Monday, February 21, 2011

Space weather could wreak havoc in gagdet-driven world - The Earth just dodged a solar bullet. But it won't be the last. Experts say a geomagnetic storm, sparked by a massive solar eruption similar to the one that flared toward the Earth on Tuesday, is bound to strike again, and the next one could wreak more havoc than the world has ever seen. On Tuesday at 0156 GMT, the strongest solar eruption since 2006 sent a torrent of charged plasma particles hurtling toward the Earth at a speed of 560 miles (900 kilometers) per second. The force of the Class X flash, the most powerful of all solar events, lit up auroras and disrupted some radio communications, but the effects were largely confined to northern latitudes. But "the magnetic fields were aligned parallel so not much happened. In another case, things might have been different." Modern society is increasingly vulnerable to space weather because of our dependence on satellite systems for synchronizing computers, navigational systems, telecommunications networks and other electronic devices. A potent solar storm could disrupt these technologies, scorch satellites, crash stock markets and cause months-long power outages, experts said Saturday at the American Association for the Advancement of Science's annual meeting.
The situation will only get more dire because the solar cycle is heading into a period of more intense activity in the coming 11 years. "This is not a matter of if, it is simply a matter of when and how big. The last time we had a maximum in the solar cycle, about 10 years ago, the world was a very different place. Cell phones are now ubiquitous; they were certainly around (before) but we didn't rely on them for so many different things. Many things that we take for granted today are so much more prone to the process of space weather than was the case in the last solar maximum." The root of the world's vulnerability in the modern age is due to global positioning systems, or GPS devices, that provide navigational help but also serve as time synchronizers for computer networks and electronic equipment.
The experts admitted that currently, little that can be done to predict such a storm, much less shield the world's electrical grid by doing anything other than shutting off power to some of the vulnerable areas until the danger passes. "Please don't panic. Overreaction will make the situation worse."

**Labor to keep alive in your breast
that little spark of celestial fire,
called conscience.**
George Washington

This morning -
None 5.0 or higher.

Yesterday -
2/20/11 -


HAWAII - Lava lake at Kilauea has reached ONE OF ITS HIGHEST LEVELS EVER. Scientists on the Big Island say it's been an especially active week at Kilauea volcano - as it continues to erupt in two locations: on the east rift zone and at the summit.
The volcanic activity along the summit has died down a little since Monday - when the lava lake at Halemaumau crater reached one of the highest levels ever observed. On Monday, they watched as a number of rocks fell into Kilauea's summit vent. Sulfur dioxide emissions remain elevated. "Large sections of the rim of the vent fell into the lava lake below. It caused a lot of degassing, and in a few instances, some explosive events that caused a lot of dusty, ashy plumes to rise skyward."
The lava lake at Halemaumau crater reached one of its highest levels ever this week - indicating an increase in the volume of magma. It's been rising steadily since last November, but volcanologists aren't yet sure of its significance. "We're still seeing these rise fall cycles in the lava lake. Rock falls are still occurring, again not as many as on Monday or Tuesday, but the vent walls continue to break apart, and we expect we'll continue to see this activity in the foreseeable future."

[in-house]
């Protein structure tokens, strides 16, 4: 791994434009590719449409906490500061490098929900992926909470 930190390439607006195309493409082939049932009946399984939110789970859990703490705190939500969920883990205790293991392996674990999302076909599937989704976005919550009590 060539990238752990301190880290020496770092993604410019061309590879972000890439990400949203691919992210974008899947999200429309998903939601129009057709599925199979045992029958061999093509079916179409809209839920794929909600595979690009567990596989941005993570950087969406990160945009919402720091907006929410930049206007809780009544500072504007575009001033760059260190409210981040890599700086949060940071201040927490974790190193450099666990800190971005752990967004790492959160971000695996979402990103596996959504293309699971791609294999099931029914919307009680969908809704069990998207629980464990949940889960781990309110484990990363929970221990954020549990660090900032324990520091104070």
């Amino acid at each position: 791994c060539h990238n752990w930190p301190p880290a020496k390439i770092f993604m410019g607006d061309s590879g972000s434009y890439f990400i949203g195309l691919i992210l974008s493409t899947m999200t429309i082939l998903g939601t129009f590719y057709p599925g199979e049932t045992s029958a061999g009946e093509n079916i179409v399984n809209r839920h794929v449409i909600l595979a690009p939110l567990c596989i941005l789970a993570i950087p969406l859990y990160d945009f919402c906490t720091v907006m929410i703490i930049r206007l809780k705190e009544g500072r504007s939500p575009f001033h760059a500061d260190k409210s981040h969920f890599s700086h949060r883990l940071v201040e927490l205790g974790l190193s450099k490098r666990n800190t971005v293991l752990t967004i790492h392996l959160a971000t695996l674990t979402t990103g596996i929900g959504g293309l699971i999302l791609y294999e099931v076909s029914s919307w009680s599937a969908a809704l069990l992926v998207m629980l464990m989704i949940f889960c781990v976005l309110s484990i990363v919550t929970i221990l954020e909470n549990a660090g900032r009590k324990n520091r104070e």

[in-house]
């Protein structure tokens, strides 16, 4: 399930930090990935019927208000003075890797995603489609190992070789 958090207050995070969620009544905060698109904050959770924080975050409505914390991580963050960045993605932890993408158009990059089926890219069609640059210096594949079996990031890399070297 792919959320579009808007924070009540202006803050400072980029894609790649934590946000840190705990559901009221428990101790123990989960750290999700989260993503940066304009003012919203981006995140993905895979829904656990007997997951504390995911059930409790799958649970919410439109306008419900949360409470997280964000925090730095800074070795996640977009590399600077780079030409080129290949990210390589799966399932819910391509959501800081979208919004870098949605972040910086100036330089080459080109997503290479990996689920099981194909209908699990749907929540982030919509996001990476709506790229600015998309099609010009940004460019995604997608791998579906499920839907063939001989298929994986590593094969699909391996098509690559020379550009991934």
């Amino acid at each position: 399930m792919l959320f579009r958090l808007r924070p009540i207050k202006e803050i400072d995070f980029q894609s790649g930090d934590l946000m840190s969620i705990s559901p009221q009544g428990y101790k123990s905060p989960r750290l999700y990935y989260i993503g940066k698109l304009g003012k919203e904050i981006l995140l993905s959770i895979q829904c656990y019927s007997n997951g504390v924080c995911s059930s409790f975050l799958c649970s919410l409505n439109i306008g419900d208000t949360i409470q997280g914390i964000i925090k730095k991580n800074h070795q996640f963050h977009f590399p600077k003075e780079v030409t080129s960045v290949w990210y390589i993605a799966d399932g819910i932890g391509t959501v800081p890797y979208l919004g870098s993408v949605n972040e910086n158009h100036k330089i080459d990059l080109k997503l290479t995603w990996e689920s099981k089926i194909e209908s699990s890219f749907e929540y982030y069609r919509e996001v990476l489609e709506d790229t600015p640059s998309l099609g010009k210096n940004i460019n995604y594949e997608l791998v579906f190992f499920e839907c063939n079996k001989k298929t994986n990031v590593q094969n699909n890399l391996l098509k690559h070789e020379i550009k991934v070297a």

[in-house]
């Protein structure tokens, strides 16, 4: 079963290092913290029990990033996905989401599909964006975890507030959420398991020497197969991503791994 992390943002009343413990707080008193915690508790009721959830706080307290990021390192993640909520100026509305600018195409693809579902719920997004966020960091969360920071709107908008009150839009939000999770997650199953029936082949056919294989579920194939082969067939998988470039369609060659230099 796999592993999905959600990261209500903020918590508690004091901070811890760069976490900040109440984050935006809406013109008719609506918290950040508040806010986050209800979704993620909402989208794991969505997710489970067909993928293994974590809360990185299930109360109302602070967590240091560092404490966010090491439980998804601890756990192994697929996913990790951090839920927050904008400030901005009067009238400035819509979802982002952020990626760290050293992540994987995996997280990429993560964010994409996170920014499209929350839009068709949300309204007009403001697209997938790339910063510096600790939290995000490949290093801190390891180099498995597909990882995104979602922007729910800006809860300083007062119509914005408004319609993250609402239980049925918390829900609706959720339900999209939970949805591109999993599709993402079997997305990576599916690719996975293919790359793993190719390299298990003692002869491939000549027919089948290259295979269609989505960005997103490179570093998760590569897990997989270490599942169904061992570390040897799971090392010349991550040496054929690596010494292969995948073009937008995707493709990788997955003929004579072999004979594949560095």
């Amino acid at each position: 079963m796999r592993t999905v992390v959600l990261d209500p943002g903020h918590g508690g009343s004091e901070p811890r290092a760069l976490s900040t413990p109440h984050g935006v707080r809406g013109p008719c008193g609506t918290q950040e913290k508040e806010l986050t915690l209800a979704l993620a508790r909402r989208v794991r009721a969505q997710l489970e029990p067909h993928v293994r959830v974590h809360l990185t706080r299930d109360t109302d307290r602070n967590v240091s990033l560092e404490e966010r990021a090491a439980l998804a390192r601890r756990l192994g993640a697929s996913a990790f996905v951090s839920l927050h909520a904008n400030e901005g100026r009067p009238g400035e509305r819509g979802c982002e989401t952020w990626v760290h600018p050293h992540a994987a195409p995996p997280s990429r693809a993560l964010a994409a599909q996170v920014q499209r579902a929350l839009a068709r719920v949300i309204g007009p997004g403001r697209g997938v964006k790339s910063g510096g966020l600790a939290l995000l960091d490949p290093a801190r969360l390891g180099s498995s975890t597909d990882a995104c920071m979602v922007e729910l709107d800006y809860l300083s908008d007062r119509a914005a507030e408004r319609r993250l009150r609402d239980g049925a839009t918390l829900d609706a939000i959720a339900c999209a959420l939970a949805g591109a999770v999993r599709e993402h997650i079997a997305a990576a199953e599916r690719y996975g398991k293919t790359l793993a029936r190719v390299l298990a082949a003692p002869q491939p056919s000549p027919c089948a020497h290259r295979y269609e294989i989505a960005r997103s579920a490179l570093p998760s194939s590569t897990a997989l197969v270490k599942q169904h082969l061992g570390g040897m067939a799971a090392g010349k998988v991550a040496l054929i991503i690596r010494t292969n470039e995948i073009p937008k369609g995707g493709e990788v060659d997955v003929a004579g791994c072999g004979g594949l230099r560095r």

The eruption at Kilauea's east rift zone continues, as well. It's an area peppered with homes and structures, but right now, no homes are in imminent danger. Kilauea remains the world's longest, continually-erupting volcano.

CONGO - Goma volcano set for another eruption. Previous eruptions in recent times may be dwarfed by the expected next eruption of Mt. Nyiragongo, which towers over the Eastern Congolese city of Goma. Nine years ago, in January 2002, when the region’s most active volcano erupted, the reportedly rather liquid lava swiftly covered a sizeable part of the city and even brought air transport to a complete standstill, when a portion of the runway was covered by lava, which when finally cooled down, was measured to be 6 and more feet thick and as wide as a kilometer, leaving total destruction in its wake and making over 120,000 residents homeless.
The eruption then reached as far as Lake Kivu and only a major effort supported by the UN and international partners made the airport somehow usable again, albeit with a still shortened runway, which makes the use of larger aircraft impossible and impacts on the operations of the airport even with smaller jets. Accidents have, in fact, been recorded at Goma attributed at the shortened runway making every landing and take off an adventure of sorts. An earlier major eruption in 1977 also caused similar havoc, but population numbers were considerably less back then and the main path of the lava was not directed frontally against Goma. There are reportedly only two main exit routes for the lava, as researchers have established and, therefore, the chance of Goma being hit again during the next eruption is 50/50.
While in the past, ahead of major eruptions, earthquakes and seismic events indicated increased activity of the volcano, the absence of monitoring equipment is hampering the ability of researchers to adequately monitor the mountain and predict imminent eruptions. Neither the volcano operators nor the population at large seems overly concerned at this stage, in spite of recent pictures being taken from aircraft flying over the crater, showing it once again filling up with enormous quantities of lava. A few months ago it was reported here that the lava’s reflections on low clouds could be seen all the way into Uganda, again underscoring that there is indeed now a growing possibility of another upcoming eruption, many of which in the recorded history of the volcano have come at 10-year intervals.